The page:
Several restaurants lie within easy walk of Ocean Beach. The Beach Chalet is a five-minute walk, the Cliff House is plainly visible up the hill north of the event site. Louie’s Diner is a 60-second walk beyond the Cliff House. A large Safeway store is a five-minute walk from the site.
IMPORTANT DAY-OF-EVENT INFORMATION
A group of volunteers (at least twenty needed, please & thank you) will spend the morning outlining the message into the sand. The letters will probably be about 100 ft tall and 10 ft wide.
Please arrive in the vicinity of Ocean Beach by 10:45 A.M. This will allow you half an hour to find parking (if you are driving), use a bathroom, reach the site, and pick your spot in the lettering. Volunteers will be handing out flyers with more specific, updated, day-of-event instructions. Please take a flyer, read it, and follow any instructions from volunteers.
Please be ON THE BEACH NO LATER THAN 11:15 A.M. This will give us time to make sure the lettering is filled in evenly, so that images taken from above will look crisp and clean. Pick any spot you’d like (it’s fun to sit with family and friends), but if one of the volunteers asks for people to fill in a “thin” area, please be as cooperative as you can. We’re all in this together.
Our (rented) helicopter and photographer are due overhead at noon sharp. Often, in the past, they have shown up on the dot – other times, a few minutes late. Please be patient. The actual photography portion will take approximately fifteen minutes. At past events, people showing up half an hour late have been shocked to find that the event has ended and everyone has disappeared. Tardiness is not recommended.
One image from the event will be made into a large-sized postcard. If you would like one of these postcards mailed to you, you MUST print your address onto a mailing label (provided at the event) and drop it into one of the POSTCARD ADDRESSES buckets that volunteers will be holding. We hope to have the postcards in your mailbox within a week.
Participation in the event is free, but it costs approximately $1,500 – $2,000 to put it all together (helicopter, porta-potties, postcards, postage, printing, etc). Costs for the San Francisco mural action are being fronted by cab driver Brad Newsham, who has organized numerous successful murals at Ocean Beach. At past events, people have generously dropped enough money into the POSTCARD ADDRESSES buckets so that Brad has been able to break even. He greatly appreciates this.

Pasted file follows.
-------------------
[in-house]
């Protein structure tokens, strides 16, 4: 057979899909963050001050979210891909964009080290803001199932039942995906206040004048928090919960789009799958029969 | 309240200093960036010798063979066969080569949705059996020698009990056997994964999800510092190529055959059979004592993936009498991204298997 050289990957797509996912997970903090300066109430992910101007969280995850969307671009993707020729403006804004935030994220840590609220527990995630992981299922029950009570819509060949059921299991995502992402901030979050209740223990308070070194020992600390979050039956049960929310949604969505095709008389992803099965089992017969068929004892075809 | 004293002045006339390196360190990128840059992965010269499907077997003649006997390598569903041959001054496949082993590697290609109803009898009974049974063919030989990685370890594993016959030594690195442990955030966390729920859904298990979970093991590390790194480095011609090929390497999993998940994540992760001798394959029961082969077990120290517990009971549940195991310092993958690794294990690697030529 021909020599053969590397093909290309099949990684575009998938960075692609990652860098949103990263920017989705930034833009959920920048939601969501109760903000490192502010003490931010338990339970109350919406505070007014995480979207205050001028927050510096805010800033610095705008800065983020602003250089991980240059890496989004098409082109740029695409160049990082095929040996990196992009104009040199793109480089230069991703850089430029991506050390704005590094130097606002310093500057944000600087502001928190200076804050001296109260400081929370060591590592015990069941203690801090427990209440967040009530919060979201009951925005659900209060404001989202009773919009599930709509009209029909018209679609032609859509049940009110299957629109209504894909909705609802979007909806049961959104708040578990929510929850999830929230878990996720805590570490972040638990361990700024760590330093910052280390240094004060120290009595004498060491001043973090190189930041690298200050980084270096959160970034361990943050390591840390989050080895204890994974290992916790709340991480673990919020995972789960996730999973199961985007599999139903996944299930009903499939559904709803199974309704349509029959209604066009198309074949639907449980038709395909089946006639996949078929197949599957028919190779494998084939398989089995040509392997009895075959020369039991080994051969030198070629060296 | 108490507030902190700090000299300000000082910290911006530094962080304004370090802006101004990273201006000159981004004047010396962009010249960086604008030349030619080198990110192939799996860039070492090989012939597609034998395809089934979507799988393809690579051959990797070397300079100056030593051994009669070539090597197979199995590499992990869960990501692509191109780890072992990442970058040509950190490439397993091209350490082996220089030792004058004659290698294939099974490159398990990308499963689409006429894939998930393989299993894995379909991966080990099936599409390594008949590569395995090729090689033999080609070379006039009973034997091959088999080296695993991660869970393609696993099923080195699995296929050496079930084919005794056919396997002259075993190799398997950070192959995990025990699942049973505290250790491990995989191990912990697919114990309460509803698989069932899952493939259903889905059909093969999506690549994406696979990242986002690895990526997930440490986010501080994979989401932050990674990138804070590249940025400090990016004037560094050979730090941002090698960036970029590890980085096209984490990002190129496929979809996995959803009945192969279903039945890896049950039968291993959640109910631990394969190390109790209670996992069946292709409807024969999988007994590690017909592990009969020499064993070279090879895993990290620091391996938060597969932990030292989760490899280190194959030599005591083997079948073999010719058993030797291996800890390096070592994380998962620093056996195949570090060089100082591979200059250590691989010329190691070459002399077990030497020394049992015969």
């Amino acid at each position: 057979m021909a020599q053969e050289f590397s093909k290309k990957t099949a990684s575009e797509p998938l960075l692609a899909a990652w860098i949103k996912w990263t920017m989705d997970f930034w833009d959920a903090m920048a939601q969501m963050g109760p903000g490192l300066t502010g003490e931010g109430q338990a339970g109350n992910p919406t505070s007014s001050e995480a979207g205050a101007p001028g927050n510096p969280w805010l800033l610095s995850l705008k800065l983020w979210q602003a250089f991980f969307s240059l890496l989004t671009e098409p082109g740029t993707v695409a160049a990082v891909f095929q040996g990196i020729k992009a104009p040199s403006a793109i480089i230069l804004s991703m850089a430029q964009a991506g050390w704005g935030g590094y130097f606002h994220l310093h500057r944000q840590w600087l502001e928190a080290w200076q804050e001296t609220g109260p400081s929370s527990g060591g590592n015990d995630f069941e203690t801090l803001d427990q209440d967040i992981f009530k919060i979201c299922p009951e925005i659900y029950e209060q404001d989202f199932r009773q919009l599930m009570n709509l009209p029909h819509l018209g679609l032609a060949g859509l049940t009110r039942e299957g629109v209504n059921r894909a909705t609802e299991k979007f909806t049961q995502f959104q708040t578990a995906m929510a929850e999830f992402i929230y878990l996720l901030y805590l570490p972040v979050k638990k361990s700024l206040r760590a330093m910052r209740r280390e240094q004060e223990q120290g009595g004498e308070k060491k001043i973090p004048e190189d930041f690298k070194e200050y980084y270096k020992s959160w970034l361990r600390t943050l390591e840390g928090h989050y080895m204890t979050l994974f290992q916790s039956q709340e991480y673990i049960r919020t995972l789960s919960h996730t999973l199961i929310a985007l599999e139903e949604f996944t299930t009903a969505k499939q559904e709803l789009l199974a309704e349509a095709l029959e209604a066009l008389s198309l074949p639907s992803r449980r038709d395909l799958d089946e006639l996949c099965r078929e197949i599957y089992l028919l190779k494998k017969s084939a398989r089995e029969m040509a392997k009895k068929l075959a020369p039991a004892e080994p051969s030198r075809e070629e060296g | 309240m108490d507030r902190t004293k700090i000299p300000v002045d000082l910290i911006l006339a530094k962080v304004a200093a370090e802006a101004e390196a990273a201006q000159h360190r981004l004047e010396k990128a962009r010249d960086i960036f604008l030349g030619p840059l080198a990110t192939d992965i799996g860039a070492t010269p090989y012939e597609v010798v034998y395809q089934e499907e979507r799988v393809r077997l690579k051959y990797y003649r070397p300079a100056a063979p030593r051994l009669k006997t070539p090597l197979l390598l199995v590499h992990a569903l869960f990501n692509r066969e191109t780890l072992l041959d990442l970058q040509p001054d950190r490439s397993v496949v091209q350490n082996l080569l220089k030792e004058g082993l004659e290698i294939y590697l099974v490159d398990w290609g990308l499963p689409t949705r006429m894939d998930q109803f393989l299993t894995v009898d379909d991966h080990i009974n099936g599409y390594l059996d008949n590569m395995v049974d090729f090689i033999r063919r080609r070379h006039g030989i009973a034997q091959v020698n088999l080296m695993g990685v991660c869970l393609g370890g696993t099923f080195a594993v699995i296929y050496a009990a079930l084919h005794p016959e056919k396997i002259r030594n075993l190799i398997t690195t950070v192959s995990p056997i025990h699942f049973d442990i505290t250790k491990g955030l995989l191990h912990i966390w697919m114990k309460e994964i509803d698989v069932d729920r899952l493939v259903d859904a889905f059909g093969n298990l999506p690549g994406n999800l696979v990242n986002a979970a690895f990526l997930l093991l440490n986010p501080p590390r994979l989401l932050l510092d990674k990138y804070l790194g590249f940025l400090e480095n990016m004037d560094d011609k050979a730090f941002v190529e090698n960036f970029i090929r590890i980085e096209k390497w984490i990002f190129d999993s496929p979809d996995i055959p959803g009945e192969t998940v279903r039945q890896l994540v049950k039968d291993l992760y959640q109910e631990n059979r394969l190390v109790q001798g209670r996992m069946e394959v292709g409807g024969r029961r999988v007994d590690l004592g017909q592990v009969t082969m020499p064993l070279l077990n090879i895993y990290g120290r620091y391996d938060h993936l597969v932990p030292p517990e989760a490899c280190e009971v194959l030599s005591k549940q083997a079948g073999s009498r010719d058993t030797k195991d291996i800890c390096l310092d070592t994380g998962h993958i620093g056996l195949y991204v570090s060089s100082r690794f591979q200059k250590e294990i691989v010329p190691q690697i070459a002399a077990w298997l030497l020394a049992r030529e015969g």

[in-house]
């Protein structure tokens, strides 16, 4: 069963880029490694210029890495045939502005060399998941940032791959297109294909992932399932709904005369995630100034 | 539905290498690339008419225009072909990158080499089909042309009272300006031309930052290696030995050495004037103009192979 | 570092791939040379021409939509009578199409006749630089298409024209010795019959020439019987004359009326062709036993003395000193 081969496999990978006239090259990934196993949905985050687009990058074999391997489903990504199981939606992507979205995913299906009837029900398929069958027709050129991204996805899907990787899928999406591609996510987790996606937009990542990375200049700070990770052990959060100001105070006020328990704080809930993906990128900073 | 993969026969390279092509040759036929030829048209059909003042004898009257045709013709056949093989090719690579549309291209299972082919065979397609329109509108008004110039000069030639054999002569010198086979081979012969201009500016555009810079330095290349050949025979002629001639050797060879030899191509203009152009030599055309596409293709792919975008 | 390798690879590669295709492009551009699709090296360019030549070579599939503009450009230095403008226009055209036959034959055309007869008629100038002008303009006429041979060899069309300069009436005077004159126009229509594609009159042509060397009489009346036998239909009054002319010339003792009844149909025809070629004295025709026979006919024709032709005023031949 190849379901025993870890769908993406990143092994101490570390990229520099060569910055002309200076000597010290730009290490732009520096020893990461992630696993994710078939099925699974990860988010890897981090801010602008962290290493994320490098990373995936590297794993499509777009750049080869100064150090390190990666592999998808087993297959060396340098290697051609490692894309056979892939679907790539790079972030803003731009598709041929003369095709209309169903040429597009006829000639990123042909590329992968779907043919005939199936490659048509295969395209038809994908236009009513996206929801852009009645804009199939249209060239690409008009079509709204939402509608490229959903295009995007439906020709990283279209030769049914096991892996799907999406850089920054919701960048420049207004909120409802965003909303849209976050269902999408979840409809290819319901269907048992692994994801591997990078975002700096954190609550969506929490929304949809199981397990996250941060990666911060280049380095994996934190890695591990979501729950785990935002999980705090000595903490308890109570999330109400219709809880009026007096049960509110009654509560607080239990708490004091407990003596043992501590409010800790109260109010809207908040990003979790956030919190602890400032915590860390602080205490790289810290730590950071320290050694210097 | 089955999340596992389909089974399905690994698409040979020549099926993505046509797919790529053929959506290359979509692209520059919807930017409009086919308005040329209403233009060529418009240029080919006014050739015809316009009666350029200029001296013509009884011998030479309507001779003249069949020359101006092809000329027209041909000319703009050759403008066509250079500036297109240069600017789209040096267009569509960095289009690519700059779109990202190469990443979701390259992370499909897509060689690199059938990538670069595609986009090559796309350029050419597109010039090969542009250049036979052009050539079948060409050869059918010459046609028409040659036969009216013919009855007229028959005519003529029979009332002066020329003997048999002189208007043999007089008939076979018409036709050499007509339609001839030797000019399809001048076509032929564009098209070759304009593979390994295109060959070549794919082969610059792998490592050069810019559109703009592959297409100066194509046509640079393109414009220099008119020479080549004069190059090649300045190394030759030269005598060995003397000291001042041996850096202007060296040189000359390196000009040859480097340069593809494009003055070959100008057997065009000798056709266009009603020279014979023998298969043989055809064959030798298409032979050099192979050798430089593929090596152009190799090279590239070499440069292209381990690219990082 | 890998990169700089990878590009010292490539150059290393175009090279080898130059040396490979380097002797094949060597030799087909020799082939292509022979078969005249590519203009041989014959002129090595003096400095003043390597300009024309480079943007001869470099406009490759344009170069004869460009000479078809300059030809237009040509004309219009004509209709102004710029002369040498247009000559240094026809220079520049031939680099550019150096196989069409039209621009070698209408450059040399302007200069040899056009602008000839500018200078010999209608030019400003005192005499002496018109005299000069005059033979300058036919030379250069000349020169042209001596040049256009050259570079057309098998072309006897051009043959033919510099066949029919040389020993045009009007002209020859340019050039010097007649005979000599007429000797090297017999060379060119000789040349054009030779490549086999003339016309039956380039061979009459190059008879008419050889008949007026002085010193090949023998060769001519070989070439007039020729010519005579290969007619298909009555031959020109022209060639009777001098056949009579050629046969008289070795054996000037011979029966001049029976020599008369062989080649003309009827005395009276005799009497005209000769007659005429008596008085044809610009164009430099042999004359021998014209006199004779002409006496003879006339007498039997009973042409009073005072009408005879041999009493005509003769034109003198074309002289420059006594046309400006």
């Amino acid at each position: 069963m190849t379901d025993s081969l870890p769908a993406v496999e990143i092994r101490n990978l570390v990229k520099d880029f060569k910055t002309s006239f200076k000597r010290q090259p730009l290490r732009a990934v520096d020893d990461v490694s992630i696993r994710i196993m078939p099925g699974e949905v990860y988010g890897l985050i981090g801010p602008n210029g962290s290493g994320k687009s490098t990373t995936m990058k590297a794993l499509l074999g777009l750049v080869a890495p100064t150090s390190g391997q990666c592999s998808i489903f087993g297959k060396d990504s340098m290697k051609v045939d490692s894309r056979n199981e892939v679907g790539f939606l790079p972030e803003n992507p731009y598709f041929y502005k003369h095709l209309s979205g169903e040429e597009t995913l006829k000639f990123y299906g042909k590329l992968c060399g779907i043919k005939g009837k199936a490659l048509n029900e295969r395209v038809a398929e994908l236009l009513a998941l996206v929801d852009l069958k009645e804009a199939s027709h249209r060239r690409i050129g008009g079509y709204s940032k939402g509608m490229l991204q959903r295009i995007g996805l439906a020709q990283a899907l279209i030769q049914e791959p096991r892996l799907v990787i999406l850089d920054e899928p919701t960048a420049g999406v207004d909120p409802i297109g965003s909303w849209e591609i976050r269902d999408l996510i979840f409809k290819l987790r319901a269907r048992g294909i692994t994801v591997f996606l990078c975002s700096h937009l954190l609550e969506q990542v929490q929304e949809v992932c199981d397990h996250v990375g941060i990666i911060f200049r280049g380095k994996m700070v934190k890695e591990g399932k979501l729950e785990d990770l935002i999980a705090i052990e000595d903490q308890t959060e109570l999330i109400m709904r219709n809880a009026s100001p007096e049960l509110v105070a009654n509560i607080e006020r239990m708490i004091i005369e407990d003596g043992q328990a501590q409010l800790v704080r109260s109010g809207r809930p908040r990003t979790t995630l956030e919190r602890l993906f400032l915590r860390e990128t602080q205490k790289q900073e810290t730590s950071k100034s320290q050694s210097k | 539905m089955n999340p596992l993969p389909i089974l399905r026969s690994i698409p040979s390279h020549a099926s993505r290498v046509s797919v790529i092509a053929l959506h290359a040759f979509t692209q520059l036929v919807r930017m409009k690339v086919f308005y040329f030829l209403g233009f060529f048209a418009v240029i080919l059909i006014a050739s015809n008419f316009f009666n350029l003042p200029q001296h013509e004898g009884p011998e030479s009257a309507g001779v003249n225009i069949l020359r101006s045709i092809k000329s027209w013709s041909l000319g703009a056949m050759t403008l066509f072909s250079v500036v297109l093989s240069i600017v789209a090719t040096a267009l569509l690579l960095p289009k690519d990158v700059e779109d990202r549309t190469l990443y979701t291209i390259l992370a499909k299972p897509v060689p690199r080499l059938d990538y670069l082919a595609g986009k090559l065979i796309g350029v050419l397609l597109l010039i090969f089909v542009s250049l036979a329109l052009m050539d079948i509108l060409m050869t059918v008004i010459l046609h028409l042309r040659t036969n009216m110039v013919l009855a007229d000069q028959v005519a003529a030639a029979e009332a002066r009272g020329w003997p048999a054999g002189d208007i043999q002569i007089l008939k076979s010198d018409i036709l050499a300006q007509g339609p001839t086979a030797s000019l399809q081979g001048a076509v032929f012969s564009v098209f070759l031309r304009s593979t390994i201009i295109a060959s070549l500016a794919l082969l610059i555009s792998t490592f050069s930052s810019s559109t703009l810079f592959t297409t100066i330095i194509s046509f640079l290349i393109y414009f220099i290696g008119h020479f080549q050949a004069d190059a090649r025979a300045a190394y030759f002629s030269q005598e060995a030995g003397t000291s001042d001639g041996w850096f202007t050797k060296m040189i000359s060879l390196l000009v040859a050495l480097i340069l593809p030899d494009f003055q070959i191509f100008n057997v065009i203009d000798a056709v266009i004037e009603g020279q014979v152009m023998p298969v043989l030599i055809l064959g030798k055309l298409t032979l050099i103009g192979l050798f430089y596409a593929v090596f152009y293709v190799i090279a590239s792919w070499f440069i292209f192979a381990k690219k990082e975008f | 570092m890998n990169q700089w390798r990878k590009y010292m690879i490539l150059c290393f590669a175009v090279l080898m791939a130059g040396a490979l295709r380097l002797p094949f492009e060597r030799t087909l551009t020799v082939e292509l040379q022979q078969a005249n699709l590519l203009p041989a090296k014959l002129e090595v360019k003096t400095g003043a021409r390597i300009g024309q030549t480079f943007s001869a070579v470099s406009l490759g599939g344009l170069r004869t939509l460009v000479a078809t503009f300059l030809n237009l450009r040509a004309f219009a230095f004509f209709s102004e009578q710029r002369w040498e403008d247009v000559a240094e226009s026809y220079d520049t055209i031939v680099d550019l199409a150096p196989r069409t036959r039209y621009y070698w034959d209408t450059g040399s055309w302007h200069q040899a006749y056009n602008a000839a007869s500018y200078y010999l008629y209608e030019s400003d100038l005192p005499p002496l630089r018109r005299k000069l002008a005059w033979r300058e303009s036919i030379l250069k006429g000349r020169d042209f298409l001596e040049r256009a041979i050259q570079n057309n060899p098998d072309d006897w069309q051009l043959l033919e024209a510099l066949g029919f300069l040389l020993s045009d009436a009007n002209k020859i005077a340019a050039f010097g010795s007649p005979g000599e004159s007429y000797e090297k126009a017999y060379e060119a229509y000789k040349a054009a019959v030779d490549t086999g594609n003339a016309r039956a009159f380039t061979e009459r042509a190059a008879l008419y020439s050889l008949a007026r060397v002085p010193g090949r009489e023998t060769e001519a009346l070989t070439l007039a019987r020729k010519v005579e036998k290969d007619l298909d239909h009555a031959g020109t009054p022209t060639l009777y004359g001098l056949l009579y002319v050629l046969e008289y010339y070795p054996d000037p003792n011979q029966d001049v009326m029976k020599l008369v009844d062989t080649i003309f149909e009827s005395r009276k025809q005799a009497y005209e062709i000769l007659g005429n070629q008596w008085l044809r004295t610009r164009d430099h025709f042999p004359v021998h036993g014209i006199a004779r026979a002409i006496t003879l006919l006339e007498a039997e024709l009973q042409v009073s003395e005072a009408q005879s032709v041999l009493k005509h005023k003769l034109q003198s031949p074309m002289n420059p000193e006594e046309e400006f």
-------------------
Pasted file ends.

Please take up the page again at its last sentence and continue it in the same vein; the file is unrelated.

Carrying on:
Well, here it is, your brand new PG&E SmartMeter opt-out option.
Click to expand
David R. Baker was on the scene at the big CPUC meeting yesterday, actually engaging with the crazies, so check that out if you want.
And if you think that a SmartMeter has ANYTHING AT ALL to do with your health (and, oh yes, you yourself are somehow particularly affected by infinitesimal amounts of additional non-ionizing radiation in your life, I hear what you are saying) you’re barking up the wrong tree. People who don’t tell you that are just patronizing you, just saying.
Now here’s what PG&E has to say. Enjoy:
“SAN FRANCISCO, Feb. 1, 2012 — Residential electric and gas customers who have concerns about wireless technology can now choose either a new SmartMeter(TM) or a traditional analog meter, following the final decision today by the California Public Utilities Commission (CPUC). Pacific Gas and Electric Company (PG&E) supports the CPUC’s decision and will respond quickly to customers who opt-out of the utility’s SmartMeter(TM) program.
“We know personal choice is important to our customers when it comes to the meters on their homes,” said Helen Burt, PG&E’s Senior Vice President and Chief Customer Officer. “This final decision in support of analog meters is a positive step forward for those who have concerns over wireless technology. We understand some customers have been waiting for this decision, and we are actively reaching out to those who have expressed their desire for a SmartMeter(TM) alternative.”
PG&E is installing digital, wireless SmartMeters(TM) throughout its service area in Northern and Central California as part of a statewide effort to help customers save on their bills by offering them more control over their energy usage, improve reliability and customer service, and conserve natural resources to help the environment. As part of a global effort to modernize the energy grid and transform it into a digital network that will deliver more reliable power to homes and businesses, similar metering programs are now underway at utilities throughout the country and around the world. To date, PG&E has installed nearly nine million gas and electric SmartMeters(TM), on its way to about 10 million meters in 2012.
Independent studies repeatedly have affirmed the safety and accuracy of SmartMeters(TM). However, in response to comments from some customers, PG&E in March 2011 proposed offering them a choice to turn off the radios in their SmartMeters(TM), and then provided customers with the option to delay the installation of new SmartMeters(TM) pending the CPUC’s final decision. In December 2011, PG&E asked the CPUC to approve analog meters as another alternative to receiving a SmartMeter(TM), which was the central element of the CPUC’s decision today.
Burt added, “The vast majority of our customers are already seeing the many benefits of SmartMeters(TM). By choosing to stay with our program, our customers will continue having control by seeing where they can save energy throughout the course of the day and making simple but effective changes around the home to save money.”
PG&E customers who want to opt-out of the SmartMeter(TM) program can submit their request online at www.pge.com/smartmeteroptout or call 1-866-743-0263. PG&E plans to remove the gas and electric SmartMeters(TM) from the homes of those opt-out customers who already have SmartMeters(TM); those customers who still have analog meters will be able to keep them.
The CPUC’s final decision requires customers who opt-out of the program to pay a $75 initial setup charge and a $10 monthly charge. This will cover the costs of manual meter-reading and associated operational and billing issues. Income-qualified customers will pay a $10 initial setup charge and $5 a month.
Pacific Gas and Electric Company, a subsidiary of PG&E Corporation (NYSE:PCG), is one of the largest combined natural gas and electric utilities in the United States. Based in San Francisco, with 20,000 employees, the company delivers some of the nation’s cleanest energy to 15 million people in Northern and Central California. For more information, visit http://www.pge.com/about/
SOURCE Pacific Gas and Electric Company”